Bulbophyllum gracillimum

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Wispy umbrella orchid
LR007 72dpi Bulbophyllum gracillimum.jpg
Illustration of B. gracillimum by Lewis Roberts
Scientific classification edit
Kingdom: Plantae
Clade: Angiosperms
Clade: Monocots
Order: Asparagales
Family: Orchidaceae
Subfamily: Epidendroideae
Tribe: Dendrobieae
Genus: Bulbophyllum
B. gracillimum
Binomial name
Bulbophyllum gracillimum
(Rolfe) Rolfe [1]
  • Cirrhopetalum gracillimum Rolfe
  • Cirrhopetalum psittacoides Ridl.
  • Bulbophyllum psittacoides (Ridl.) J.J.Sm.
  • Cirrhopetalum leratii Schltr.
  • Bulbophyllum leratii (Schltr.) J.J.Sm.
  • Cirrhopetalum warianum Schltr.

Bulbophyllum gracillimum, commonly known as the wispy umbrella orchid,[2] is a species of epiphytic orchid. It has a creeping rhizome, widely spaced, olive green pseudobulbs, each with a single thick, leathery, fleshy leaf and between six and ten purplish red flowers spreading in a semicirclar umbel. The flowers have distinctive long, thread-like tails on the lateral sepals. It has a wide distribution and is found in New Guinea, New Caledonia, Indonesia, Malaysia and part of tropical North Queensland.


Bulbophyllum gracillimum is an epiphytic herb that has a creeping rhizome with olive green pseudobulbs 10–18 mm (0.4–0.7 in) long and 10–15 mm (0.39–0.59 in) wide well spaced along it. Each pseudobulb has a single thick, leathery, olive green, oblong to narrow egg-shaped leaf 50–80 mm (2–3 in) long and 30–35 mm (1.2–1.4 in) wide on its end. Between six and ten flowers are arranged in a spreading, semi-circular umbel 150–250 mm (5.9–9.8 in) long. The flowers are purplish red, resupinate, 30–50 mm (1.2–2.0 in) long and 5–8 mm (0.20–0.31 in) wide . The dorsal sepal is egg-shaped, about 3 mm (0.12 in) long and 2 mm (0.079 in) wide, forming a hood over the column. There is a long, hair-like tip 5–6 mm (0.20–0.24 in) long on the dorsal sepal. The lateral sepals are 7–8 mm (0.28–0.31 in) long, 3–4 mm (0.12–0.16 in) wide and fused to each other along their sides at the base. The ends of the lateral sepals taper into long, thread-like "tails" 18–25 mm (0.71–0.98 in) long. The petals droop with long hairs on the tip, 5–6 mm (0.20–0.24 in) long and about 1 mm (0.039 in) wide . The labellum is white to cream-coloured, fleshy, curved, about 2 mm (0.079 in) long and 1 mm (0.04 in) wide with a groove along its midline. Flowering occurs between August and March in Australia.[2][3][4]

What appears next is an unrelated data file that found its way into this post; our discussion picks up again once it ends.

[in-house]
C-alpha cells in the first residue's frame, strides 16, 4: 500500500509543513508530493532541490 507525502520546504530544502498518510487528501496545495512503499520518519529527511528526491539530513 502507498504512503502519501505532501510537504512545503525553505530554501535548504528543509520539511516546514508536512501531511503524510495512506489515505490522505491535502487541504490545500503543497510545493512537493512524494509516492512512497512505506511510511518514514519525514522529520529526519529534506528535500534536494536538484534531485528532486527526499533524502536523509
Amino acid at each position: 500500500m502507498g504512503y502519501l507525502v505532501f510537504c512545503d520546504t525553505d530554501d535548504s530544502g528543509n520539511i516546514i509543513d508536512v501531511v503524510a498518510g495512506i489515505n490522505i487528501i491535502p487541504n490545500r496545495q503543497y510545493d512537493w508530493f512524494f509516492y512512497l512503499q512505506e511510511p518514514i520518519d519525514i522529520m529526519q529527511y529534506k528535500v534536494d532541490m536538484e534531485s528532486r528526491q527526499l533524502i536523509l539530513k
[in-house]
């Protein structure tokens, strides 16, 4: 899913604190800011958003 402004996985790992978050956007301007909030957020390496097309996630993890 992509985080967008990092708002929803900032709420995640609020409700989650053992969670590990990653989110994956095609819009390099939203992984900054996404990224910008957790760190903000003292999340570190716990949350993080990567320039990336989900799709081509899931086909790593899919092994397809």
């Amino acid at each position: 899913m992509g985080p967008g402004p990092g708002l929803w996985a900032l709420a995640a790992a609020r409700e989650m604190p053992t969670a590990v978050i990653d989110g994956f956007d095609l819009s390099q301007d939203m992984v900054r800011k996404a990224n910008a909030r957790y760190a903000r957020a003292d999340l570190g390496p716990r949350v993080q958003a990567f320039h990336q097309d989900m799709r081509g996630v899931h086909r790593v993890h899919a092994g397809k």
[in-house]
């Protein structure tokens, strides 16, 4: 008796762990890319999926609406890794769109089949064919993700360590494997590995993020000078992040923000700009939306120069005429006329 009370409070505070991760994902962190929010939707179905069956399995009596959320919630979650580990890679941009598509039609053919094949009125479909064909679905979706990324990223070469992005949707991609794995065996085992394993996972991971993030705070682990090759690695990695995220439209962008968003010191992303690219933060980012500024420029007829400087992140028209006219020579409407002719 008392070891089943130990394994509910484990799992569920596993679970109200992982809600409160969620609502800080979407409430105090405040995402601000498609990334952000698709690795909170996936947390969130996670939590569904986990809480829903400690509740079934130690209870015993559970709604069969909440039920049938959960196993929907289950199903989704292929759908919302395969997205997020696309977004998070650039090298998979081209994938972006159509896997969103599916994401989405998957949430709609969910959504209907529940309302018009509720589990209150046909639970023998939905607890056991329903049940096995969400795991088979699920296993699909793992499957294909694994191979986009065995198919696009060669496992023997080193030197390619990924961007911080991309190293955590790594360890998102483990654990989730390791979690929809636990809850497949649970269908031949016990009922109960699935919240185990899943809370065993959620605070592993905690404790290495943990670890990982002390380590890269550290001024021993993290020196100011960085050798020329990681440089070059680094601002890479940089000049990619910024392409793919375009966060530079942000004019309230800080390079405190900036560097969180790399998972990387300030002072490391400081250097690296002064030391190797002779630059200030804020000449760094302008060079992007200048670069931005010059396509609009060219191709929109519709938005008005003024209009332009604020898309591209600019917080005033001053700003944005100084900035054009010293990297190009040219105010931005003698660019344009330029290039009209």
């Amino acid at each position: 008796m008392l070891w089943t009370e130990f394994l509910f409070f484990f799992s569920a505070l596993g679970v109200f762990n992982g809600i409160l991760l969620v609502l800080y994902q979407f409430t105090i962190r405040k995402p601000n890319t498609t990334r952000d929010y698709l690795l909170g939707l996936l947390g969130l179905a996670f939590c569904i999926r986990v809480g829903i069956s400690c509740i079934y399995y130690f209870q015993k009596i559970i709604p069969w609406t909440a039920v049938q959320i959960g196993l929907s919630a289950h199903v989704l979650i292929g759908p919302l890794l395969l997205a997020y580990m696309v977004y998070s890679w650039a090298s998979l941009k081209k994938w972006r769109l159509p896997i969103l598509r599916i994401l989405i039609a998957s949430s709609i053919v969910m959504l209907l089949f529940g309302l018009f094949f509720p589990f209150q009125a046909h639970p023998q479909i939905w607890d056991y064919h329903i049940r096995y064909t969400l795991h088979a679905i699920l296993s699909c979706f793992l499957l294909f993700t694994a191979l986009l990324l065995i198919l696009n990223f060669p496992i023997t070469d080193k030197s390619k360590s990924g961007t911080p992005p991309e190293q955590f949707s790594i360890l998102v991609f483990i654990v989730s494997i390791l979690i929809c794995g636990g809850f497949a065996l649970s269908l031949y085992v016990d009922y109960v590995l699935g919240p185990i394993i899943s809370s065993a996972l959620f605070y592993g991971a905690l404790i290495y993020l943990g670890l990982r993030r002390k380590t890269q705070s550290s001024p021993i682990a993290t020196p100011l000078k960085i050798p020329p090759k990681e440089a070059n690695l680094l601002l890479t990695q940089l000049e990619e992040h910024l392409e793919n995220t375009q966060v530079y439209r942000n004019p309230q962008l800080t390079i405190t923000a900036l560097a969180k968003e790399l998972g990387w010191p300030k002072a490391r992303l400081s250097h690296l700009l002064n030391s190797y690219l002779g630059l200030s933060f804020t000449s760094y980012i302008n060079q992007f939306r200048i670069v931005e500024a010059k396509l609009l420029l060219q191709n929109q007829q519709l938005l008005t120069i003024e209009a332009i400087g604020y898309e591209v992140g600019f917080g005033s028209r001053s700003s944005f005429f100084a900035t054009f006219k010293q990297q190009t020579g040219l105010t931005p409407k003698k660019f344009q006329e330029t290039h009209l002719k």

Taxonomy and naming[edit]

The wispy umbrella orchid was first formally described in 1895 by Robert Allen Rolfe and given the name Cirrhopetalum gracillimum. The description was published in the Bulletin of Miscellaneous Information, Royal Gardens, Kew[1][5][6] but in 1907 Rolfe changed the name to Bulbophyllum gracillimum.[7] The specific epithet (gracillimum) is a Latin word meaning "slenderest".[8]

Distribution and habitat[edit]

Bulbophyllum longiflorum grows on trees in stunted rainforest and in other damp, airy places in Indonesia, Malaysia, New Guinea, New Caledonia, Fiji and Queensland. In Queensland it occurs in the Iron and Janet Ranges at altitudes of 300–400 m (980–1,300 ft).[2][3][4][9]


This orchid is classed as "vulnerable" under the Australian Government Environment Protection and Biodiversity Conservation Act 1999. The main threat to the species in illegal collecting by orchid enthusiasts.[10]


  1. ^ a b c "Bulbophyllum gracillimum". World Checklist of Selected Plant Families (WCSP). Royal Botanic Gardens, Kew.
  2. ^ a b c Jones, David L. (2006). A complete guide to native orchids of Australia including the island territories. Frenchs Forest, N.S.W.: New Holland. p. 425. ISBN 978-1877069123.
  3. ^ a b "Cirrhopetalum gracillimum". Trin keys: Australian Tropical Rainforest Orchids. Retrieved 6 December 2018.
  4. ^ a b "Bulbophyllum gracillimum". Retrieved 6 December 2018.
  5. ^ "Cirrhopetalum gracillimum". APNI. Retrieved 6 December 2018.
  6. ^ Rolfe, Robert Allen (1895). "New Orchids:Decade 13". Bulletin of Miscellaneous Information. 1895: 34. Retrieved 6 December 2018.
  7. ^ "Bulbophyllum gracillimum". APNI. Retrieved 6 December 2018.
  8. ^ Brown, Roland Wilbur (1956). The Composition of Scientific Words. Washington, D.C.: Smithsonian Institution Press. p. 834.
  9. ^ "Bulbophyllum gracillimum". Retrieved 6 December 2018.
  10. ^ "Approved Conservation Advice for Bulbophyllum gracillumum" (PDF). Australian Government Department of the Environment. Retrieved 6 December 2018.